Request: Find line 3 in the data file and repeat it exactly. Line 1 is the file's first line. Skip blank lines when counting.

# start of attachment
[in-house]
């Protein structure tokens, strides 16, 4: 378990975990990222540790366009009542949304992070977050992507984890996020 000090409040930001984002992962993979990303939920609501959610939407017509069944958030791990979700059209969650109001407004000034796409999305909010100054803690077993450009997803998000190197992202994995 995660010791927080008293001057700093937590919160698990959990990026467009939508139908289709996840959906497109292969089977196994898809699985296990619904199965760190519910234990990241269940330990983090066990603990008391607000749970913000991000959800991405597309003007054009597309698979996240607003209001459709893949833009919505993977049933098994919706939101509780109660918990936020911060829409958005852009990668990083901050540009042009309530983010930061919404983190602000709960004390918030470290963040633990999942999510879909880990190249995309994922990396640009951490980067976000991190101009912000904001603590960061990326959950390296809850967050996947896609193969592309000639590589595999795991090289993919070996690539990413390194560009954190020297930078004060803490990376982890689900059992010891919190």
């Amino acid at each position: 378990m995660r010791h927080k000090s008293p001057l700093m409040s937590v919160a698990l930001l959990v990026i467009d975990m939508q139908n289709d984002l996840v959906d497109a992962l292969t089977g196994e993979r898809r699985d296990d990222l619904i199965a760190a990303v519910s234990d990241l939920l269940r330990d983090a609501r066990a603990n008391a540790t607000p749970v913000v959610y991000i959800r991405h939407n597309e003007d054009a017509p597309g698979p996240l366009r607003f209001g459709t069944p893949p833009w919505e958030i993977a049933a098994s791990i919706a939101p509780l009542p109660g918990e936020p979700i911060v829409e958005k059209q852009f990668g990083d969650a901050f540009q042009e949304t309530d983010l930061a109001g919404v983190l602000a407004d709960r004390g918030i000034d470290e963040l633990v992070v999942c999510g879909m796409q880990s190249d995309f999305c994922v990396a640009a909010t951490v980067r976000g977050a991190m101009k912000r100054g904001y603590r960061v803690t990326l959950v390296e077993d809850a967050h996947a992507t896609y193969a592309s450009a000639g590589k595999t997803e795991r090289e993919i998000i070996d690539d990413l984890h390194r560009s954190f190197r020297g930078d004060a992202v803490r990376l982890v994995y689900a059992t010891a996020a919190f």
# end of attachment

């Amino acid at each position: 378990m995660r010791h927080k000090s008293p001057l700093m409040s937590v919160a698990l930001l959990v990026i467009d975990m939508q139908n289709d984002l996840v959906d497109a992962l292969t089977g196994e993979r898809r699985d296990d990222l619904i199965a760190a990303v519910s234990d990241l939920l269940r330990d983090a609501r066990a603990n008391a540790t607000p749970v913000v959610y991000i959800r991405h939407n597309e003007d054009a017509p597309g698979p996240l366009r607003f209001g459709t069944p893949p833009w919505e958030i993977a049933a098994s791990i919706a939101p509780l009542p109660g918990e936020p979700i911060v829409e958005k059209q852009f990668g990083d969650a901050f540009q042009e949304t309530d983010l930061a109001g919404v983190l602000a407004d709960r004390g918030i000034d470290e963040l633990v992070v999942c999510g879909m796409q880990s190249d995309f999305c994922v990396a640009a909010t951490v980067r976000g977050a991190m101009k912000r100054g904001y603590r960061v803690t990326l959950v390296e077993d809850a967050h996947a992507t896609y193969a592309s450009a000639g590589k595999t997803e795991r090289e993919i998000i070996d690539d990413l984890h390194r560009s954190f190197r020297g930078d004060a992202v803490r990376l982890v994995y689900a059992t010891a996020a919190f």